Sarawak Electricity boss Torstein Dale Sjotveit has now issued a personal apology, admitting the blackout was triggered by the new Bakun Dam hydro-electric plant, which is supposed to be powering through a dramatic modernisation programme.
Since he is unable to identify the problem so far, this will do little to reassure sceptics of his grandiose project to build several more mega-dams across the rainforest state, with the proclaimed intention of turning Sarawak into an industrial zone.
Explain the RM30 billion charge!
However, this is not the only example of Torstein keeping Sarawak in the dark. What about the staggering and unprecedented charge of RM30billion that has been raised on the publicly owned company since 2011?
This is a simply enormous world class borrowing requirement. And yet, what information do we have? Sarawak Energy has not issued an Annual Report since 2010 and we are now in mid-2013.
Two RM15bn charges available on-line for all to see. If these are not what they seem then Sarawak needs a fuller explanation on what money has been raised, how it has been raised and on what it has been spent – not an information blackout.This is a company funded by the taxpayers and electricity users of Sarawak and ultimately they are the guarantors behind this borrowing. So why have Mr Sjotveit and his boss Taib Mahmud been keeping everyone in the dark with this two year information blackout?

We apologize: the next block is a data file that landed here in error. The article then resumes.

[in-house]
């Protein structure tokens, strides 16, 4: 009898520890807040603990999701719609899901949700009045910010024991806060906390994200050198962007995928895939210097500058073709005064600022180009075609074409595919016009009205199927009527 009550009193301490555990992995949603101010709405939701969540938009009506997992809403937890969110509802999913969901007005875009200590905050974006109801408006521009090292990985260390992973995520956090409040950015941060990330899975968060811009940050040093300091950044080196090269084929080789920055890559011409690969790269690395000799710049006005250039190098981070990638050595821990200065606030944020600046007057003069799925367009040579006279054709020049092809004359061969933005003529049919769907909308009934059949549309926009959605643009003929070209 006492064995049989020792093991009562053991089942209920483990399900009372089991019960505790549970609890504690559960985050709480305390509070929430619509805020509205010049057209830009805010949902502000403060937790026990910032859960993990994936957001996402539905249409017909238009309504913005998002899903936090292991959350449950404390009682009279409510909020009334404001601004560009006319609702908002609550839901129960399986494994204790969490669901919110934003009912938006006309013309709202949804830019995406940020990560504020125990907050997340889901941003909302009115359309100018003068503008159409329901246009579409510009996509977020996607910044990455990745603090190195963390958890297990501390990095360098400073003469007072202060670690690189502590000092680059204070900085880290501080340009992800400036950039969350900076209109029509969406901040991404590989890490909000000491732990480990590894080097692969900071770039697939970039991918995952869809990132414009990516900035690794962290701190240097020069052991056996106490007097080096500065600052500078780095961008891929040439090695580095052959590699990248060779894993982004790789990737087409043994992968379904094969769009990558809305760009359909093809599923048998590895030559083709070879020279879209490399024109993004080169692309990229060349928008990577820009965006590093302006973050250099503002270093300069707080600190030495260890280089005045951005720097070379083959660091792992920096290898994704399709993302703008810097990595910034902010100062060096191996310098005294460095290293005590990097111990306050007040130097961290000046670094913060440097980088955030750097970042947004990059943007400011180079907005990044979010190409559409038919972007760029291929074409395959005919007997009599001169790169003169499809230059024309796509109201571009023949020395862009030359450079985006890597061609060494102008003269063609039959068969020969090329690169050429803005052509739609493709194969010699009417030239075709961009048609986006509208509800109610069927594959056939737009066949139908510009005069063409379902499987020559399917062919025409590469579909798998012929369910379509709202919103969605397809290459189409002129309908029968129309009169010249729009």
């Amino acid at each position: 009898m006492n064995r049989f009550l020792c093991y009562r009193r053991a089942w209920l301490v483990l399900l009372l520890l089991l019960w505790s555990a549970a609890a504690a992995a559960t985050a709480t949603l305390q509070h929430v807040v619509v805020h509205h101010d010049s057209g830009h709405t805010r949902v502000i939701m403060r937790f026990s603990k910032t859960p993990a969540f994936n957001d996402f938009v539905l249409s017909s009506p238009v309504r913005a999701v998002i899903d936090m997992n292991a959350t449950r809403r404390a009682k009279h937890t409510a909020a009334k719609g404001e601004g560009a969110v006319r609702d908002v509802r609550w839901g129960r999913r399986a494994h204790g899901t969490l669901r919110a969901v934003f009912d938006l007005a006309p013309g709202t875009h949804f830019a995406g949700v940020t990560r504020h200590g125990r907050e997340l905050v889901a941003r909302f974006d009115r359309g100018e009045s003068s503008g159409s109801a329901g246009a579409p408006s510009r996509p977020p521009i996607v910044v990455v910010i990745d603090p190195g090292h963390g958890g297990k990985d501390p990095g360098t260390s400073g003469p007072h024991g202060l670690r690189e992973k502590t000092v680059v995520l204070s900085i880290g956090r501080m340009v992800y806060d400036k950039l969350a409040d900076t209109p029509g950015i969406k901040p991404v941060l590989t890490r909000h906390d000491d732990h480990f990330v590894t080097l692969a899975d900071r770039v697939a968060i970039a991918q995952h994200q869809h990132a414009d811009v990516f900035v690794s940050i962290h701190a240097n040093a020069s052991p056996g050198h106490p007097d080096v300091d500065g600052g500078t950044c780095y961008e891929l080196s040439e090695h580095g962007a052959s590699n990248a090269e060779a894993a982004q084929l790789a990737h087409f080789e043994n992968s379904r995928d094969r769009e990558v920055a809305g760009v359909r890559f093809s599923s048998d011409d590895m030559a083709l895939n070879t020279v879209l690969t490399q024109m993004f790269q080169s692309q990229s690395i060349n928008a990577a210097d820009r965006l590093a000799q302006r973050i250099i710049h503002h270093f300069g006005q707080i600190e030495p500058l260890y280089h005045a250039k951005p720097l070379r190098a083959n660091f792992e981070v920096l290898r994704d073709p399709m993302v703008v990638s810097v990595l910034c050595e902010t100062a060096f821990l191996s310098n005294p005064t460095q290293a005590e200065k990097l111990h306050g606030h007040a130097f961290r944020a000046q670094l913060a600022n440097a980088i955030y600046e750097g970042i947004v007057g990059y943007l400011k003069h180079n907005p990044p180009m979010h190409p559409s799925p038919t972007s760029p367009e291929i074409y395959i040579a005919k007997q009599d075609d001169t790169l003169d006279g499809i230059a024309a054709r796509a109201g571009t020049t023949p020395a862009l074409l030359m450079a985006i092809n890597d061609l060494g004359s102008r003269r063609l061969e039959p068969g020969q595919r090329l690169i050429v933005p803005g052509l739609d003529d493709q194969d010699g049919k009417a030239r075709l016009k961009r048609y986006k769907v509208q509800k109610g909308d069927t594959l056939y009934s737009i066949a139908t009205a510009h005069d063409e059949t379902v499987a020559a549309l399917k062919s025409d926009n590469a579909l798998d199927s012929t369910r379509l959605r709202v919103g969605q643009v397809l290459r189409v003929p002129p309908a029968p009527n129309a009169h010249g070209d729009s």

Worse, it appears that Mr Torstein Sjotveit has sought to give the impression that Sarawak Energy has not actually raised the money after all, even though the charge is officially listed in the register of company records.
Charges 18 and 19 on the company consist of two issues of Sukuk Islamic bonds worth RM15bn, organised by the fund management company TMF/Equity Trust. They were raised in June 2011 and remain unsatisfied.